Pay close attention to the next part of the process because it stops the hormone from getting rubbed off unlike just sticking the cutting into the medium.

Dip your cutting into rooting hormone, holding it in one hand whilst holding in the other a thin wooden stick like a skewer or something.

Use the stick and with a circular motion create a hole in the potting medium approximately the depth of the hormone dipped part of the cutting.

Whilst in the soil tilt the stick gently to create space and insert the cutting in next to it. Remove the stick and gently depress the mix around the cutting down so it's firmly held in place.

If using multiple cuttings per pot then try to keep them equally spaced. A good way to do it is in a semi-circular pattern, that way it's easier to put in the second half of the cuttings without knocking the cuttings around. In a 5” squat pot you can put up to 15 small cuttings in.

Water the same as when you watered the medium previously making sure that it becomes thoroughly saturated.

Follow on:

Keep in a shaded spot and mist cuttings and soil surface adequately a couple of times per day. Depending on size of pot and weather you may need to re-water it properly once every 5-14 days.

Be creative in your ways to attempt to replicate specific conditions suited to the plant in order to increase your strike rate... juice bottle greenhouses for humidity, putting pot in a metal tray and placing on your computer or clothes dryer for bottom heat etc.

The time it takes to root cuttings varies entirely on the plant. Some take days, some take months. Signs of leaf\shoot growth is often a good indicator that the plant has begun rooting.

Transplanting:

Potting up from a cutting per pot is straightforward... gently pour out the contents of the pot, gently shake and brush the roots clean.

When multiple cuttings are in a pot remove like explained in the seed-raising guide using a thin stick to remove them individually without damaging.

Put into pots also like described in previous guide.

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nice writte up indigo!

the nice thing with gardening is that it get's never boring and one always still learns something new.

there are two things i want to stress out as fairly important, when taking cuttings,

first, when you take the cutting material from your mother, store the cuttings in a bucket with water or in a sealable container (take away container) right away!

this will keep them crisp, till you plant them out.

when i prunne back the leaves, again i take the cutting wood out of one bucket or container and place it in another.

the second thing is similar, again it's all about water, don't let your pot's or punnet's containing your cuttings dry out!! if you forget to check on the moisture content, and the medium dries up too much, most cuttings will not strike. some plants are more forgiving, and the already mentioned brugmansias make ideal cuttings for the first timers.

the most common cause for cuttings to fail, is not enough water.

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Ive wondered about that myself (the ACT & SA 'legal to grow' rumours). I think it is more a case of the weed being decriminalised for individual consumers, and if you get busted you will be fined (like a parking ticket) but not formally charged (like you would if you belted someone).

I like WA's 'fine or education session' option if being caught with small qty. Shit, is that a Clockwork-Orange style reprogramming or what ??? Creepy.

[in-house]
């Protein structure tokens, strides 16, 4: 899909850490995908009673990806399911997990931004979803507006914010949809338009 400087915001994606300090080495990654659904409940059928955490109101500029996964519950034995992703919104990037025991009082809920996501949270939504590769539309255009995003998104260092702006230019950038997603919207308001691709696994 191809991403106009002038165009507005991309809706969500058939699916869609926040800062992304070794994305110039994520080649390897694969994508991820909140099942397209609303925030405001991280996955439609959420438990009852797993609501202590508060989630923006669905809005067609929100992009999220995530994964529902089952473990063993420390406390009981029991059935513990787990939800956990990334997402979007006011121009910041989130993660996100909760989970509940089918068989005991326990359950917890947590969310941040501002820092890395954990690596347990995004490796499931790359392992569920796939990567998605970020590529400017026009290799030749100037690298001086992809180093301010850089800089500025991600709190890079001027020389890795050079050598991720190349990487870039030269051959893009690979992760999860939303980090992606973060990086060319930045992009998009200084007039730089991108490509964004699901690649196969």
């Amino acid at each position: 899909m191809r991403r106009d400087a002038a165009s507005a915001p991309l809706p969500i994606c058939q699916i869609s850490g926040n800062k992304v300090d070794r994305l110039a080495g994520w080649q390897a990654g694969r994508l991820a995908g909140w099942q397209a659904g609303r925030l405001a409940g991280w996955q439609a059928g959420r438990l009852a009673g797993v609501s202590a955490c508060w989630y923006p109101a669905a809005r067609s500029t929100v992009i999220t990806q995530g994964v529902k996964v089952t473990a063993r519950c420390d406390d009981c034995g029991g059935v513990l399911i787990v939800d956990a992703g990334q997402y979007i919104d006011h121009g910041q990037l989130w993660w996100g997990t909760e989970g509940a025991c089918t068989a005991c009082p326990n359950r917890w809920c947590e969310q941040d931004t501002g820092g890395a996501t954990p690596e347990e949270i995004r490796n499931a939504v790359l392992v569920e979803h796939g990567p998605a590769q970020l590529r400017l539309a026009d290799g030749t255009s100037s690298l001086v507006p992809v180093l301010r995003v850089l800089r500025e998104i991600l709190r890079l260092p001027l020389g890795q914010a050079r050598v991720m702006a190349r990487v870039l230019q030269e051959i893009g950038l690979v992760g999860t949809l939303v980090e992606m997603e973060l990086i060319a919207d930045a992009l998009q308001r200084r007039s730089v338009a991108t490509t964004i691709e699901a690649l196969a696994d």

I've been in Adelaide over 10 years now, and still wouldn't really know - definitively - whether Cannabis is legal for 'personal use' here, but it doesn't make any difference.. ..glad you asked ..

Whether it's legal or not, police aren't the ones you need to worry about: It's other citizens junping your fence and ripping-up your plants.

While people are willing to jump a property-lines and steal plants, they will be stolen; so everyone still keeps *top-secret* about everything anyway.

Thieves are more a problem than cops, is my point.

..I normally would've worded that much more efficiently, but all the joints again last night seem to have - mm altered my mental agility somewhat.

*drinks coffee*

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#3 seed, cuttings probagation

when i take leaf cuttings, of psychotria, i make sure that all the leaves are placed into the pot's, in exactly the same fashion, meaning all "leaf sails" face the same direction.

when placing the cuttings, i make sure the upper side of the leaves is facing the light.

than when i repot those plants, i will make sure that they get placed, towards the light, in exactly the same fashion as they were before. which in this case is easy, if the leaf is still intact, as it will tell you how the plant was positioned towards the sun or light.

i make sure i do this, with all of my plants, and all of the time when i repot.

i place a marker in the pot which points towards the point of the most light, or i remeber how the plant grew.

why i do this is clear, some plants hate it if, suddenly after repotting, the midday sun is in there backs instead the fronts!!

plants get used to where most sun comes from, and where not.

all leaves are build customs, and leaves build for shade might suffer if the suddenly get too much sun.

another thing which is very easy to do, is to, just simply try again...

if you failed taking cuttings one time, this should never stopp you from trying again.

:)

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Thanks for the tip about light directiom PH :)

I used to rotate a lot of my potted plants 90 degrees weekly... especially when I wanted them to grow a straight upright central stem i.e. when I grew a big Brug cutting as a standard with a nice straight single trunk and a big canopy on top.

--------------------------

Also I don't think it has been mentioned yet but just for noobs to plants I should outline the correct way to write the botanical names.